Afghan Whigs: Congregation (Sub Pop/All formats)

YOU THINK the world is f—ed? Take time out for a long, hard constitutional inside your own heart, friends, and chances are things won’t look any prettier. At least, this is the message from the Afghan Whigs, who channel their fascination for the less inhibited aspects of human behaviour into a blues-grunge attack that’s become more refined since 1990’s variable Up In It, yet still heightened in potency.

Congregation sees the Cincinnatti-based Whigs broadening their frazzled guitar corral to accommodate some tasty piano and a production job that at first startles with its well-buffed sheen. This more listener-friendly environment has given the band far greater scope for spinning their subtle melodic webs, where songs appear to be running ragged and out of breath until reined in by a brilliant surge of pumped up garage riffmanship. Broadly speaking, we’re looking at a more worldly Dinosaur Jr; fractured, less than specific noisescapes but substituting vivid lyrical flights of fancy for an all-out power-putsch. Afghan Whigs drag us into a lurid, sex-scented world, where passions are unbridled and strange things are afoot in them thar bushes.

Taking Congregation on its own, spiritual, terms, singer Greg Dulli is a preacher in the Robert Mitchum Night Of The Hunter mould — except instead of ‘Love’ and ‘Hate’, this wicked man of the cloth prefers ‘Hurt’ and ‘Help’ as his tattooed knuckle oaths. Duplicity rules, as Dulli switches from begging supplicant on ‘Turn On The Water’ (“You can hold me down but don’t you let me breath/Let it wash all over me) to the eyebrow-cocked perpetrator of ‘This Is My Confession’ (“My need for guilt demands fresh fuel… you were only meat to me”), all wrapped in his desperate, amoral wail. Coupled with Rick McCollum’s tangled revisions of the Neil Young fret guide — ‘Confession”s intro sounds devillishly close to ‘Don’t Cry No Tears’ — and the Whigs’ hyped-up dirty-nailed grooves are assuming new, soul deep dimensions by the second.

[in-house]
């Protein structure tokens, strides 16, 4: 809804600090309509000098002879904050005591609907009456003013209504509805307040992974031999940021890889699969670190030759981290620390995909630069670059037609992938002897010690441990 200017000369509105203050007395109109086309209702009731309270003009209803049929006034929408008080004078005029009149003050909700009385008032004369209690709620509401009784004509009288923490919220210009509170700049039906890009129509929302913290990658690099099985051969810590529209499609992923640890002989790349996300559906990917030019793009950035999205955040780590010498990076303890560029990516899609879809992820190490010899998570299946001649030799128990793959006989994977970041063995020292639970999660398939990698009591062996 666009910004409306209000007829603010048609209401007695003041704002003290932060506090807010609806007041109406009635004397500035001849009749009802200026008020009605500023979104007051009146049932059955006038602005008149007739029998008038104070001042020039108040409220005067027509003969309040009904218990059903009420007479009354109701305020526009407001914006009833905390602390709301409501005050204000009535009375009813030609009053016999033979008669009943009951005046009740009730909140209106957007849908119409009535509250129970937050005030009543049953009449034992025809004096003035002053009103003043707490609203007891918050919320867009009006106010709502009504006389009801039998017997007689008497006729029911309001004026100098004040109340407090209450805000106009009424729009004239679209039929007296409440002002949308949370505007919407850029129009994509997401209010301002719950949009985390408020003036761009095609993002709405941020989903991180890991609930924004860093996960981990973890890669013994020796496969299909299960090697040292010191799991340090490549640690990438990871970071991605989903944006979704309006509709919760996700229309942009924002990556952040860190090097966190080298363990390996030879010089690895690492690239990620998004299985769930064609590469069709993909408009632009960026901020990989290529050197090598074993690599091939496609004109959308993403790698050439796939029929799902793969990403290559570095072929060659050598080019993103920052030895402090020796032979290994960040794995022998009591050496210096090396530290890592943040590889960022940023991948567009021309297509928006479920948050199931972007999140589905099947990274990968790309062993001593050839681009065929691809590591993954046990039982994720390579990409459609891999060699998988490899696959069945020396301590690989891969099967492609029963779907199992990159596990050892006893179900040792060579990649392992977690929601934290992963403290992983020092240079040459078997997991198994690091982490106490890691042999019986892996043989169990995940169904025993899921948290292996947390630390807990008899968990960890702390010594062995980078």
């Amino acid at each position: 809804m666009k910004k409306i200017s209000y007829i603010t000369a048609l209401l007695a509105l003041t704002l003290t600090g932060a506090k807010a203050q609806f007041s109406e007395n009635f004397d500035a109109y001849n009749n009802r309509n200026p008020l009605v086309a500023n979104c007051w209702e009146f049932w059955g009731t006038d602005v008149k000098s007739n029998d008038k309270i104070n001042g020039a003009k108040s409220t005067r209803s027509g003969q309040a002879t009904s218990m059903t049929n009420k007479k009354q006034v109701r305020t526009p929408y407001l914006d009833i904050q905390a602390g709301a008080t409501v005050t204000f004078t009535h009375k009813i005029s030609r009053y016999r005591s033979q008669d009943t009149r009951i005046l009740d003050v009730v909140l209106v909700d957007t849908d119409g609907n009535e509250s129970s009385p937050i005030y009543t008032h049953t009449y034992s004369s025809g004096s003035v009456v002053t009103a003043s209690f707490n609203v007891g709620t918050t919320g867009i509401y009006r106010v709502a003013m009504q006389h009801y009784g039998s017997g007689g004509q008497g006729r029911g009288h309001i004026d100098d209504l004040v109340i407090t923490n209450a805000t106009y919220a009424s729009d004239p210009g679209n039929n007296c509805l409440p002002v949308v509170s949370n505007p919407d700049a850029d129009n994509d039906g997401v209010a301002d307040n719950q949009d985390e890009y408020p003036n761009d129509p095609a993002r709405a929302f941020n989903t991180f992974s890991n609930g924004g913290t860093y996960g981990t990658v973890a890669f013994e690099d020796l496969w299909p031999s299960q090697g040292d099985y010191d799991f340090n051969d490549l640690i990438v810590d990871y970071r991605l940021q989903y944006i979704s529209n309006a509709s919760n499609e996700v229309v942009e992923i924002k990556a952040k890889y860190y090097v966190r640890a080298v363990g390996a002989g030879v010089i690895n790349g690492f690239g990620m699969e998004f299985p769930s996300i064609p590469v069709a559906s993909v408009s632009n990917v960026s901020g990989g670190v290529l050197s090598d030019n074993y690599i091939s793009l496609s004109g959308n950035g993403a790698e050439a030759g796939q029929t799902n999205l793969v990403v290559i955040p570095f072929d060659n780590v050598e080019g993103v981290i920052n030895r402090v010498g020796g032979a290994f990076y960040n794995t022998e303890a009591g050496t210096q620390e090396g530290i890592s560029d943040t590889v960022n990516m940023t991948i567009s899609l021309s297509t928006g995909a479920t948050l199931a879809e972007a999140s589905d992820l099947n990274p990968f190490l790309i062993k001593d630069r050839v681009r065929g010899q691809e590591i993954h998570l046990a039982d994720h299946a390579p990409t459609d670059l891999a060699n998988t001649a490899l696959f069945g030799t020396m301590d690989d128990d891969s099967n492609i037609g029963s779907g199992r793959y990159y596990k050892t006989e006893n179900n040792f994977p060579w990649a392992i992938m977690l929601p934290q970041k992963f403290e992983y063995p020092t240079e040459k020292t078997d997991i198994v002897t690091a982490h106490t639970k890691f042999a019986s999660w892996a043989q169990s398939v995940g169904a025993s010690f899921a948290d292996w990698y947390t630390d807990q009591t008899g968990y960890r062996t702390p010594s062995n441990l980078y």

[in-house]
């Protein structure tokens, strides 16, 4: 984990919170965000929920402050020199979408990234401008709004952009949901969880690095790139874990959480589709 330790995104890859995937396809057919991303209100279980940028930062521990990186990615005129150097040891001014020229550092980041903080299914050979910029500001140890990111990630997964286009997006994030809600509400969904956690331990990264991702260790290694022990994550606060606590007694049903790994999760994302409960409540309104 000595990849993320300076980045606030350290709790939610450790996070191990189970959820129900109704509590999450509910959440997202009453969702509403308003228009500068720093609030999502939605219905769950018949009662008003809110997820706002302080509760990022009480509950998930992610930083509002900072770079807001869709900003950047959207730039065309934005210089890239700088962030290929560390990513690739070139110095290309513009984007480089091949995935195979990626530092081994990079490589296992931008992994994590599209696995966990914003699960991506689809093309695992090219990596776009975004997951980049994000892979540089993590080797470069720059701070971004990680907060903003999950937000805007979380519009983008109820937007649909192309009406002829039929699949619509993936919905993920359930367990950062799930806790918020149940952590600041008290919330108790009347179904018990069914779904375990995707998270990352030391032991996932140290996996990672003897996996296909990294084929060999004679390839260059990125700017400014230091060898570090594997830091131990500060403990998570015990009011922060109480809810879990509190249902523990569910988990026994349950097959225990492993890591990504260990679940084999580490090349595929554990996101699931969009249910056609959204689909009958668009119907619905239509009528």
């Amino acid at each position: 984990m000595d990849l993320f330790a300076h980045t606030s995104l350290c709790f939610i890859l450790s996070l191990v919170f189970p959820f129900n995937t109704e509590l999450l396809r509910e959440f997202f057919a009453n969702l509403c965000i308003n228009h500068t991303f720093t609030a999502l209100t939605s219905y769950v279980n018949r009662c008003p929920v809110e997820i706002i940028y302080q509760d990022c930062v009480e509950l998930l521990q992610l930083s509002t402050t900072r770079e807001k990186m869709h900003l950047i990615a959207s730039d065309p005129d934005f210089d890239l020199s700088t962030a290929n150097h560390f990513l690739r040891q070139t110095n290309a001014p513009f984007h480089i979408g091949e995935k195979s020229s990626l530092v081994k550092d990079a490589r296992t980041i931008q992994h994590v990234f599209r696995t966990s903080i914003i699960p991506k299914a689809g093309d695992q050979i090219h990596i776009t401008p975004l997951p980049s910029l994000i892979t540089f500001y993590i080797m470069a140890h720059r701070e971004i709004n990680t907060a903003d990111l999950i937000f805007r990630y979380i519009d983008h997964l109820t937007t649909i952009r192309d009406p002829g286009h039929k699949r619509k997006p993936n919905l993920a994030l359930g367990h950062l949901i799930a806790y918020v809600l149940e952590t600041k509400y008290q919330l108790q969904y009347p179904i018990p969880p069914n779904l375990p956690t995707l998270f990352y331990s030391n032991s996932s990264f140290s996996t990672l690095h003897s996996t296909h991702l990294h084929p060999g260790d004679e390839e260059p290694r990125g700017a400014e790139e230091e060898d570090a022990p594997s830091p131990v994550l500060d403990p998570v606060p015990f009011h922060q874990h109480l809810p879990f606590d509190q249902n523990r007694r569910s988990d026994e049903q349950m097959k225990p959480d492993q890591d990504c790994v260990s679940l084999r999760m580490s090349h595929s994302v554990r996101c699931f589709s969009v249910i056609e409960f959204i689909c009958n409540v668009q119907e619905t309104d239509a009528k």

In the name of conceptual propriety, they even pull off an Andrew Lloyd Webber cover, ‘The Temple’ from Jesus Christ Superstar (!), and then save the best till last with the uncredited ‘Miles Iz Ded’, a sordid rocker blessed with the genius refrain, “Don’t forget the alcohol/Ooooh baby, ooh baby”.

This is gorgeous stuff indeed. For those who care about such things, the Afghan Whigs have shown themselves here as the next ace up the Sub Pop sleeve, turning the ongoing American guitar dream on its side with a God-given twist. Religion is once again proved to-be the opium of the masses. 

© Keith CameronNew Musical Express, 18 April 1992

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